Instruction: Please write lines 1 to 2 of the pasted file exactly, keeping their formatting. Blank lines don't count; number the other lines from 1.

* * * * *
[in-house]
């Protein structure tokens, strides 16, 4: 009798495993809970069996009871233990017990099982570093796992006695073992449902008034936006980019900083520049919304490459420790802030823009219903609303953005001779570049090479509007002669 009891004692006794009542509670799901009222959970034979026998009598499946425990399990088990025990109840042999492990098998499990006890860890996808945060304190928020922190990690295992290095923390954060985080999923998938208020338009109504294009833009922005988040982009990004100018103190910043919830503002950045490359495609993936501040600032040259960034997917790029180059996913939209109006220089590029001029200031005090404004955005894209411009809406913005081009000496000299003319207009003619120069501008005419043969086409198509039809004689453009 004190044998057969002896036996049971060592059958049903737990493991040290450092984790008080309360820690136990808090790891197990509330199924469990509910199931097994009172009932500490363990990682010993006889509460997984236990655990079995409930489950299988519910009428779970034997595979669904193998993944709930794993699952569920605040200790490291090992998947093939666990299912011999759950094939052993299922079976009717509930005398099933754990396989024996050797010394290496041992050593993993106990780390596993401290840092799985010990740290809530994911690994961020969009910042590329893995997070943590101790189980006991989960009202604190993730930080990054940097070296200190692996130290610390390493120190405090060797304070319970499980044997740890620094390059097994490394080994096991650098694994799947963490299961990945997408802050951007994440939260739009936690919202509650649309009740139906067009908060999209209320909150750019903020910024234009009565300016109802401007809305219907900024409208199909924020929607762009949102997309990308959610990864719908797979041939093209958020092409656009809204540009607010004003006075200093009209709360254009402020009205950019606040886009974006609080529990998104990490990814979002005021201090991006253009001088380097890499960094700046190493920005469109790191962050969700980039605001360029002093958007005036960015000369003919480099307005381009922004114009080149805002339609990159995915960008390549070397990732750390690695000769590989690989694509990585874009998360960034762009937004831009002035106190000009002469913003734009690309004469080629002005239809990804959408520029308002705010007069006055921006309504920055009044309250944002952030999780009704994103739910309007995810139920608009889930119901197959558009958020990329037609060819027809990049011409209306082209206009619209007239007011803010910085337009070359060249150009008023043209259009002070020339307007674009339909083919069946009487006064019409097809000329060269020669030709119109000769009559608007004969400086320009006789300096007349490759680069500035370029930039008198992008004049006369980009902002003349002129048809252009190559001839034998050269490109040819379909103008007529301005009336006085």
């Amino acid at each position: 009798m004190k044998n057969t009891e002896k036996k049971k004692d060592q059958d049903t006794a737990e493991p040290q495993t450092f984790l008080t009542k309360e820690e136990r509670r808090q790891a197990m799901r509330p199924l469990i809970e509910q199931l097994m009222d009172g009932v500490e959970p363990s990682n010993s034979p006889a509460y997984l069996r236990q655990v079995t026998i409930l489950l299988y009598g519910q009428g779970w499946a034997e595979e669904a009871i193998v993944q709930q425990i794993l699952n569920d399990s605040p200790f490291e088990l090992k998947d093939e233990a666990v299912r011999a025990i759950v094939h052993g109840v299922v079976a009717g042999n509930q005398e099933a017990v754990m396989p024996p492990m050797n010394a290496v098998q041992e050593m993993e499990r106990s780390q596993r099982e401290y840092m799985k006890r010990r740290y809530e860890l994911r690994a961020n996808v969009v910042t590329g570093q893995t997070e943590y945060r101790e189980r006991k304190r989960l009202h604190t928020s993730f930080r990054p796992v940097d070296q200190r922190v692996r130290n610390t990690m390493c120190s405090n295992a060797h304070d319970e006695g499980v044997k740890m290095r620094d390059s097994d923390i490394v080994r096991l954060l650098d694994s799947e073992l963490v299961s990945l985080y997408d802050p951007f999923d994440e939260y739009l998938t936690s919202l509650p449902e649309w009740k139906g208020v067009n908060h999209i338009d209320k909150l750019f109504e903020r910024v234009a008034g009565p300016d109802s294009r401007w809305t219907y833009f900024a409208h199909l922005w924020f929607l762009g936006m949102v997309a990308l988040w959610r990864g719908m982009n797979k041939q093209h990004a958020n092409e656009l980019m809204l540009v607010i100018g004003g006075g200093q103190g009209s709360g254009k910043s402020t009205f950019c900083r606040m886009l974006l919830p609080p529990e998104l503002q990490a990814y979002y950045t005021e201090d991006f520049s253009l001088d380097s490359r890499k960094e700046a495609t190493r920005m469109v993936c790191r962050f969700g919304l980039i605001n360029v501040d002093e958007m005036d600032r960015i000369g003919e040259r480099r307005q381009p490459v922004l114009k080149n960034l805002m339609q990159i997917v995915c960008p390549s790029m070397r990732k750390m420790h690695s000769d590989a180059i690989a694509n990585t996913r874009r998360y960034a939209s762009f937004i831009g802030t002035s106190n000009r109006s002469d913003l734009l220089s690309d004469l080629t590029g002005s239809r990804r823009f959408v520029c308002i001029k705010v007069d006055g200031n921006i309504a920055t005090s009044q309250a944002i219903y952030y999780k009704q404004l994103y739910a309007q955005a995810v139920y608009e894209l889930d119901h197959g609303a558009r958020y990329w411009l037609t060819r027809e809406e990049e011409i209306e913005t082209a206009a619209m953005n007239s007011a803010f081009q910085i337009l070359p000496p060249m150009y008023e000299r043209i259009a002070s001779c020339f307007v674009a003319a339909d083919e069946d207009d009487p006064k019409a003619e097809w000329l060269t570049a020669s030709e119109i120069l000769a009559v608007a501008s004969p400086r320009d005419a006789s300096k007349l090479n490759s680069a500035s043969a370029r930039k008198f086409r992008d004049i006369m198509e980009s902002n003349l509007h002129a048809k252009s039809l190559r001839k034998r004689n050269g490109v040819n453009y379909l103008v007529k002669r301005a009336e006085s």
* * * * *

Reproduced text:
[in-house]
């Protein structure tokens, strides 16, 4: 009798495993809970069996009871233990017990099982570093796992006695073992449902008034936006980019900083520049919304490459420790802030823009219903609303953005001779570049090479509007002669 009891004692006794009542509670799901009222959970034979026998009598499946425990399990088990025990109840042999492990098998499990006890860890996808945060304190928020922190990690295992290095923390954060985080999923998938208020338009109504294009833009922005988040982009990004100018103190910043919830503002950045490359495609993936501040600032040259960034997917790029180059996913939209109006220089590029001029200031005090404004955005894209411009809406913005081009000496000299003319207009003619120069501008005419043969086409198509039809004689453009 004190044998057969002896036996049971060592059958049903737990493991040290450092984790008080309360820690136990808090790891197990509330199924469990509910199931097994009172009932500490363990990682010993006889509460997984236990655990079995409930489950299988519910009428779970034997595979669904193998993944709930794993699952569920605040200790490291090992998947093939666990299912011999759950094939052993299922079976009717509930005398099933754990396989024996050797010394290496041992050593993993106990780390596993401290840092799985010990740290809530994911690994961020969009910042590329893995997070943590101790189980006991989960009202604190993730930080990054940097070296200190692996130290610390390493120190405090060797304070319970499980044997740890620094390059097994490394080994096991650098694994799947963490299961990945997408802050951007994440939260739009936690919202509650649309009740139906067009908060999209209320909150750019903020910024234009009565300016109802401007809305219907900024409208199909924020929607762009949102997309990308959610990864719908797979041939093209958020092409656009809204540009607010004003006075200093009209709360254009402020009205950019606040886009974006609080529990998104990490990814979002005021201090991006253009001088380097890499960094700046190493920005469109790191962050969700980039605001360029002093958007005036960015000369003919480099307005381009922004114009080149805002339609990159995915960008390549070397990732750390690695000769590989690989694509990585874009998360960034762009937004831009002035106190000009002469913003734009690309004469080629002005239809990804959408520029308002705010007069006055921006309504920055009044309250944002952030999780009704994103739910309007995810139920608009889930119901197959558009958020990329037609060819027809990049011409209306082209206009619209007239007011803010910085337009070359060249150009008023043209259009002070020339307007674009339909083919069946009487006064019409097809000329060269020669030709119109000769009559608007004969400086320009006789300096007349490759680069500035370029930039008198992008004049006369980009902002003349002129048809252009190559001839034998050269490109040819379909103008007529301005009336006085």